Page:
U.S. Supreme Court won’t hear Lake Michigan beach case
Long Beach, Ind. — The U.S. Supreme Court will not hear an appeal from Indiana residents who want to extend their property rights to the state’s Lake Michigan shoreline.
The (Northwest Indiana) Times reports that the High Court denied a petition by two landowners in Long Beach, Indiana, who live adjacent to the lake.
Don and Bobbie Gunderson were appealing a ruling last year by the Indiana Supreme Court that set the ordinary high water mark as the boundary between state-owned land under Lake Michigan and private property. They contended their lakefront property extends to the water’s edge and that landowners have the right to limit who uses the beaches abutting their properties.
The Indiana Supreme Court ruled that the state owns the shoreline and holds it in trust for all residents. Great Lakes states have largely held that private ownership extended to the water’s edge. But the Indiana court ruled that the ordinary high water mark, determined as the line where vegetation begins, is the limit of a lakefront landowners’ property.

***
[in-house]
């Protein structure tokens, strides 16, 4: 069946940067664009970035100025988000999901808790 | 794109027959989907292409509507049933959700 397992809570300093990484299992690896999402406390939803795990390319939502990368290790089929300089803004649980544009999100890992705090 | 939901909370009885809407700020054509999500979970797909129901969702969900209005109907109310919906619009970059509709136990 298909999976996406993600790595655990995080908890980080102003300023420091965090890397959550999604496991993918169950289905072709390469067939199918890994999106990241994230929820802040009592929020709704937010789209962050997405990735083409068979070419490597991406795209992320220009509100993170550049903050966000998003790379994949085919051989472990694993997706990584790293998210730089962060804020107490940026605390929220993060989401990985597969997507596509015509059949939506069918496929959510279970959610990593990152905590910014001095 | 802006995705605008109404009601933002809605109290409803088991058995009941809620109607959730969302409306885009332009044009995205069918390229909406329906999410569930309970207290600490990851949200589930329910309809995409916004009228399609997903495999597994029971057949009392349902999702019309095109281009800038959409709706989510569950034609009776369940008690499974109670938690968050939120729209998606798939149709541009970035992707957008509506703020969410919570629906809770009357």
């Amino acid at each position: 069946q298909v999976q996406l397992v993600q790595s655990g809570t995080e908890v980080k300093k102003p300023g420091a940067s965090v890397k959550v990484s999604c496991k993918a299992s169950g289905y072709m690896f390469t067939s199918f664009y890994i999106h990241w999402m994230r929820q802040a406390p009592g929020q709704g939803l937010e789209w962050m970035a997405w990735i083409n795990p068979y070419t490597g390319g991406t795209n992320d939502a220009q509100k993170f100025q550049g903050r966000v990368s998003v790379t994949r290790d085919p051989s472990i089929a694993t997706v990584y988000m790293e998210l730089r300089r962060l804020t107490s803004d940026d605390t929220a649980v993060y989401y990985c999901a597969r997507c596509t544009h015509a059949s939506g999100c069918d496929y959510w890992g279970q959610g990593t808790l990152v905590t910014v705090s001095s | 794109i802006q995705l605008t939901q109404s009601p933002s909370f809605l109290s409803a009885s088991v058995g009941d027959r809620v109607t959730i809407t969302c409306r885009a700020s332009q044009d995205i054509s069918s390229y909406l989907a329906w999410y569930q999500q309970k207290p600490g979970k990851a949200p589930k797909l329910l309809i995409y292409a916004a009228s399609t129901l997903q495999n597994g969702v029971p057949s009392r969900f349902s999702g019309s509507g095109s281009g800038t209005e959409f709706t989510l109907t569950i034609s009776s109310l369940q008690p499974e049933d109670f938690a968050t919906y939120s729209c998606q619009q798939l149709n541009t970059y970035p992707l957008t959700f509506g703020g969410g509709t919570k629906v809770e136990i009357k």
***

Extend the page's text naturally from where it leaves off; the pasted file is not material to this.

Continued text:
The Gundersons had argued that the ruling by Indiana’s high court, and a similar 2005 decision by the Michigan Supreme Court, upset a longstanding consensus in the Great Lakes states which held that private ownership extended to the water’s edge, wherever that edge was at any given moment.
The Gundersons had wanted the U.S. Supreme Court to definitively set the water’s edge as the boundary of lake-adjacent properties for all five Great Lakes — with no requirement to provide public access to the beach.
Property rights groups elsewhere had filed amicus, or “friend of the court,” briefs — including Save our Shoreline, a Michigan nonprofit comprised of Great Lakes property owners, and the Whalesback Preservation Fund LLC, which owns Lake Michigan land near Leland, led by the Cato Institute — urging the high court to rule in the Gundersons’ favor.
Michigan Gov. Gretchen Whitmer called the decision to decline to review the federal appeals court ruling “good news for our Great Lakes and for people across the state.”
“We in Michigan are defined by our water,” she said in a statement. “Whether you’re fishing, swimming or climbing the dunes on Lake Michigan, so many memories are made on the shores of our Great Lakes. Today’s decision is an important step in making sure that people across the state and from all over the world can continue to enjoy (the) Great Lakes and make new memories here in Michigan.”